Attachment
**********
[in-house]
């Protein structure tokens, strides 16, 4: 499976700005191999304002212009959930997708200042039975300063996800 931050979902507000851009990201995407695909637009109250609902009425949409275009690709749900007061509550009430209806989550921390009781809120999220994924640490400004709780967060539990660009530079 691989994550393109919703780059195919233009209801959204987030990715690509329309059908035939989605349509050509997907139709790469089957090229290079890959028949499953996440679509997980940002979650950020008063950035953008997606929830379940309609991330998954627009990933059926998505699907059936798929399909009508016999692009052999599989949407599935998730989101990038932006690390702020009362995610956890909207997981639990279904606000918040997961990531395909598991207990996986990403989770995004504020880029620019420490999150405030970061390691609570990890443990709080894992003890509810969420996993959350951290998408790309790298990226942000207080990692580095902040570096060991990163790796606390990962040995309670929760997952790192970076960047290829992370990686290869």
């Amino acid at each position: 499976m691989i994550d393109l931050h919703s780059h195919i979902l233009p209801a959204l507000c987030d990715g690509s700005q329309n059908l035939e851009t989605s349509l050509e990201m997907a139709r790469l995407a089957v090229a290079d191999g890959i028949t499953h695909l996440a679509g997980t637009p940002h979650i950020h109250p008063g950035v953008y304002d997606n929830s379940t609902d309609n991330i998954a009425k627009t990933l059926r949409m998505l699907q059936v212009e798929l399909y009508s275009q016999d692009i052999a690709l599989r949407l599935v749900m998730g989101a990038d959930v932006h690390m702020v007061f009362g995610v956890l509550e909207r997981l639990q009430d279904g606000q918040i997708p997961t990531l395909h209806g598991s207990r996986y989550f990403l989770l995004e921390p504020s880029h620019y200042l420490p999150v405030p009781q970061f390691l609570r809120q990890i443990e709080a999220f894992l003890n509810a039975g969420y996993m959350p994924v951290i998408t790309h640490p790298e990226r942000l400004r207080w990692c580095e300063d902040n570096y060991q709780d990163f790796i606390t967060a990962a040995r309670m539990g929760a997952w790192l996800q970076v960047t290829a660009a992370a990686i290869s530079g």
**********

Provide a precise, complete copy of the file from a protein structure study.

[in-house]
């Protein structure tokens, strides 16, 4: 499976700005191999304002212009959930997708200042039975300063996800 931050979902507000851009990201995407695909637009109250609902009425949409275009690709749900007061509550009430209806989550921390009781809120999220994924640490400004709780967060539990660009530079 691989994550393109919703780059195919233009209801959204987030990715690509329309059908035939989605349509050509997907139709790469089957090229290079890959028949499953996440679509997980940002979650950020008063950035953008997606929830379940309609991330998954627009990933059926998505699907059936798929399909009508016999692009052999599989949407599935998730989101990038932006690390702020009362995610956890909207997981639990279904606000918040997961990531395909598991207990996986990403989770995004504020880029620019420490999150405030970061390691609570990890443990709080894992003890509810969420996993959350951290998408790309790298990226942000207080990692580095902040570096060991990163790796606390990962040995309670929760997952790192970076960047290829992370990686290869």
């Amino acid at each position: 499976m691989i994550d393109l931050h919703s780059h195919i979902l233009p209801a959204l507000c987030d990715g690509s700005q329309n059908l035939e851009t989605s349509l050509e990201m997907a139709r790469l995407a089957v090229a290079d191999g890959i028949t499953h695909l996440a679509g997980t637009p940002h979650i950020h109250p008063g950035v953008y304002d997606n929830s379940t609902d309609n991330i998954a009425k627009t990933l059926r949409m998505l699907q059936v212009e798929l399909y009508s275009q016999d692009i052999a690709l599989r949407l599935v749900m998730g989101a990038d959930v932006h690390m702020v007061f009362g995610v956890l509550e909207r997981l639990q009430d279904g606000q918040i997708p997961t990531l395909h209806g598991s207990r996986y989550f990403l989770l995004e921390p504020s880029h620019y200042l420490p999150v405030p009781q970061f390691l609570r809120q990890i443990e709080a999220f894992l003890n509810a039975g969420y996993m959350p994924v951290i998408t790309h640490p790298e990226r942000l400004r207080w990692c580095e300063d902040n570096y060991q709780d990163f790796i606390t967060a990962a040995r309670m539990g929760a997952w790192l996800q970076v960047t290829a660009a992370a990686i290869s530079g």